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The theory of planned behaviour states that individuals’ behaviours are determined by their intentions which in turn are influenced by attitudes, subjective norms and perception of control over behaviour (Contento, 2010). Intention refers to the extent to which someone is ready to engage in certain behaviour. It refers to the likelihood that someone will engage in certain behaviour.
Therefore, the theory of planned behaviour is based on the concept that people are likely to do something if they plan to do it than if they do not. This means that intention is a key determinant on whether a certain action will be carried out.
Therefore, people are certainly not likely to engage in a certain behaviour if they do not intend to. However, intention is influenced by attitudes, social norms and perceived behaviour control (Edberg, 2009).
Attitudes are developed from a series of beliefs and they determine the value placed on the outcome of a given behaviour (Shaw, Gorely & Corban, 2005). A person’s behaviour will be favourable if he or she perceives the outcome of certain behaviour to be positive, desirable, beneficial or advantageous. Conversely, unfavourable attitude refers to a case whereby, an individual perceives the outcome to be unpleasant.
Hence, he or she is less likely to engage in that behaviour. For example, if a person believes that taking a lot of water will make him healthier then he is more likely to drink a lot of water (Ajzen, 2005). However, if the same person believes that taking a lot of water will make him lose his or her body shape, which he or she values, then he is less likely to take more water (Armitage & Christian, 2004).
Apart from attitude intention is also influenced by subjective norms. Subjective norm refers to a social pressure to engage or not to engage in a certain behaviour and is determined by normative beliefs (Wilson & Kolander, 2010). Therefore, subjective norms refer to those behaviours that we perceive that the important people in our lives expect from us.
The important people are those that we esteem highly who are our family members, religious leaders, healthcare providers, or friends and peers. Therefore, the subjective norms are as a result of our perceptions of the behaviours these people expect from us, and our desire to comply with the perceived expectations (Arnold, 2010).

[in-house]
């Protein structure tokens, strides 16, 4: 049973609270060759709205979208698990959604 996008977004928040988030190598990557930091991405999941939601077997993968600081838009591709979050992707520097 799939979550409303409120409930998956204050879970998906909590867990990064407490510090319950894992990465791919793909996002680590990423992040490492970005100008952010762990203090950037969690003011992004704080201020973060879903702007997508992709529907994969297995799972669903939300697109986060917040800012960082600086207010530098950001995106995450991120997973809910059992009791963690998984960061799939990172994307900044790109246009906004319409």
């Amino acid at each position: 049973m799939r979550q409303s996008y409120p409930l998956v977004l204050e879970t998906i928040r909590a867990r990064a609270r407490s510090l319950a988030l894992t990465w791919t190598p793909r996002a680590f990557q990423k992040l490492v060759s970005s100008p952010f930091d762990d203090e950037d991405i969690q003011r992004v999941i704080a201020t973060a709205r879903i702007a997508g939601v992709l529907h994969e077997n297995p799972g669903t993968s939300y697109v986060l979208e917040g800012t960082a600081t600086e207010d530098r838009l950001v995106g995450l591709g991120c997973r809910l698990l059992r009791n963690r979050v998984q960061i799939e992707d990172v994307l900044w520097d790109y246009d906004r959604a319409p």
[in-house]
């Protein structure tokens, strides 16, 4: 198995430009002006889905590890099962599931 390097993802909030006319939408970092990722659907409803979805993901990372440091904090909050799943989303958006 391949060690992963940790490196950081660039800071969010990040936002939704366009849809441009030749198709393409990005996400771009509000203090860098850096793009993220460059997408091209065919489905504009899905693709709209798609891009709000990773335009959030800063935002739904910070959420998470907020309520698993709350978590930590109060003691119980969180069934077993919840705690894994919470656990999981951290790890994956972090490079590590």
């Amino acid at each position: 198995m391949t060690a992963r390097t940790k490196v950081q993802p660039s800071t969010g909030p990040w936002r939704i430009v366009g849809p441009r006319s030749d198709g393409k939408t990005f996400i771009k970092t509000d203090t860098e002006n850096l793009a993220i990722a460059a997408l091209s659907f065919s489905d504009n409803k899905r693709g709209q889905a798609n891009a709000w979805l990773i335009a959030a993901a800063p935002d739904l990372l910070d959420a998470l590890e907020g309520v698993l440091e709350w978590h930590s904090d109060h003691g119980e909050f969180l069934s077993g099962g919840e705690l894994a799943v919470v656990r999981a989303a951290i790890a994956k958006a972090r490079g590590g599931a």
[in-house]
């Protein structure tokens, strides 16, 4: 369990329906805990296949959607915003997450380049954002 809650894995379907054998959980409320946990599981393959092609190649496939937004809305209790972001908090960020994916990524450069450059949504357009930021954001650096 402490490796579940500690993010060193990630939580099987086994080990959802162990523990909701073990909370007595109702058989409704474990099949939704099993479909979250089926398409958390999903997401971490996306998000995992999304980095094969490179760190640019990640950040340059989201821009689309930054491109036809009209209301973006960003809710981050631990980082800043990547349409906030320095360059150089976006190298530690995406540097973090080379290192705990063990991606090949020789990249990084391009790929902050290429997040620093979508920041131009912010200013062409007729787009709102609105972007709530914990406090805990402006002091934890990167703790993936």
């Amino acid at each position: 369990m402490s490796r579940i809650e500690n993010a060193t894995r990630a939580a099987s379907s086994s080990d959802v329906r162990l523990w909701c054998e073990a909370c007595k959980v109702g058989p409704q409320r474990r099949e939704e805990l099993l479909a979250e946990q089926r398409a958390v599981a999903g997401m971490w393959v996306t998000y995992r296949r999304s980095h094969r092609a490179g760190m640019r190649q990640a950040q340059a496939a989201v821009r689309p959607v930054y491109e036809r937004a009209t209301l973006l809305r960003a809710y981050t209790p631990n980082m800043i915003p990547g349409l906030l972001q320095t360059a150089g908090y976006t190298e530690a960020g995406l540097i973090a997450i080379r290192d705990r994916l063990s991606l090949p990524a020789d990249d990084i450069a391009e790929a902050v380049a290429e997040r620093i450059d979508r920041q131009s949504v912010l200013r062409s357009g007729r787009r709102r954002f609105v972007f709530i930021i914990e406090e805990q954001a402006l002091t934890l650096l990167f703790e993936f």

For instance, a first-time mother is likely to feed her child only on breast milk for a longer period if her mother and the doctors emphasize it to her. However, she is likely to breastfeed her child for a short period if these people are not concerned. (Hayden, 2009).
Perceived behaviour control
The intention to do something is determined by the extent to which he or she can control that behaviour. The theory of planned behaviour is based on volitional control of behaviour whereby a person is able to decide at will to engage or not to engage in certain behaviour. For instance, a person decides whether to take lunch or not at will (Fishbein, Ajzen & Hornik 2007).
However, there are times when an individual cannot control the behaviour although he or she has a high intention to engage in that behaviour. Therefore, a person is less likely to engage in a behaviour if he or she has less control over the behaviour. Conversely, the same person has a high likelihood in a certain behaviour if he or she perceives or actually has a high control over the behaviour (Glanz, Rimer & Viswanath, 2008).
List of references
Ajzen I. (2005). Attitudes, personality and behaviour. Berkshire: McGraw-Hill International.
Armitage, C. J. and Christian A. (2004). Planned behaviour: the relationship between human thought and action. New Brunswick, NJ: Transaction Publishers.
Arnold V. (2010). Advances in Accounting in Behavioural Research. Bingley: Emerald Group Publishing
Contento, I. R. (2010). Nutrition Education: Linking Research, Theory, and Practice. Sudbury, MA: Jones & Bartlett Learning.
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Edberg, M. C. (2009). Essential readings in health behaviour: theory and practice. London: Jones & Bartlett Learning.
Fishbein M., Ajzen I. and Hornik R. (2007). Prediction and change of health behaviour: applying the reasoned action approach. Mahwah, NJ: Routledge.
Glanz K., Rimer, B. K. and Viswanath K. (2008). Health Behaviour and Health Education: Theory, Research, and Practice. John Wiley and Sons.
Hayden J. (2009). Introduction to health behaviour theory. Sudbury, MA: Jones & Bartlett Learning.
Shaw D., Gorely T. and Corban R. (2005). Instant notes in sport and exercise psychology. New York, NY: Garland Science.
Wilson R. and Kolander, C. A. (2010). Drug Abuse Prevention: A School and Community Partnership. Sudbury, MA: Jones & Bartlett Learning.